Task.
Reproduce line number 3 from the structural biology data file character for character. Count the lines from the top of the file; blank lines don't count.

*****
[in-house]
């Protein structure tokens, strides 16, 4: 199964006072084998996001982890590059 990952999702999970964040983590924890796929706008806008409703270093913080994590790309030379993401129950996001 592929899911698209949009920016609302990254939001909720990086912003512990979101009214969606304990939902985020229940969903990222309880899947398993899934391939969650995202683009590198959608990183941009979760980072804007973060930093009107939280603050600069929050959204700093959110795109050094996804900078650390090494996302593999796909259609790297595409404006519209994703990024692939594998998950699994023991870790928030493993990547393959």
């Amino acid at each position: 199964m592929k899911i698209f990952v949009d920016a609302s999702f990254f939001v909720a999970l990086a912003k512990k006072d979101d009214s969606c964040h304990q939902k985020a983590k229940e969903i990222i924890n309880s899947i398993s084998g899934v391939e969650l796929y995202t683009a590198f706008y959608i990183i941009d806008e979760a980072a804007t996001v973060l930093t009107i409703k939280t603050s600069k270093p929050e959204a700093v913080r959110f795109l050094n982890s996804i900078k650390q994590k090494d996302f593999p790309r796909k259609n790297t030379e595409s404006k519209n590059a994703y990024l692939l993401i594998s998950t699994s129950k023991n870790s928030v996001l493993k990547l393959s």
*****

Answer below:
């Amino acid at each position: 199964m592929k899911i698209f990952v949009d920016a609302s999702f990254f939001v909720a999970l990086a912003k512990k006072d979101d009214s969606c964040h304990q939902k985020a983590k229940e969903i990222i924890n309880s899947i398993s084998g899934v391939e969650l796929y995202t683009a590198f706008y959608i990183i941009d806008e979760a980072a804007t996001v973060l930093t009107i409703k939280t603050s600069k270093p929050e959204a700093v913080r959110f795109l050094n982890s996804i900078k650390q994590k090494d996302f593999p790309r796909k259609n790297t030379e595409s404006k519209n590059a994703y990024l692939l993401i594998s998950t699994s129950k023991n870790s928030v996001l493993k990547l393959s």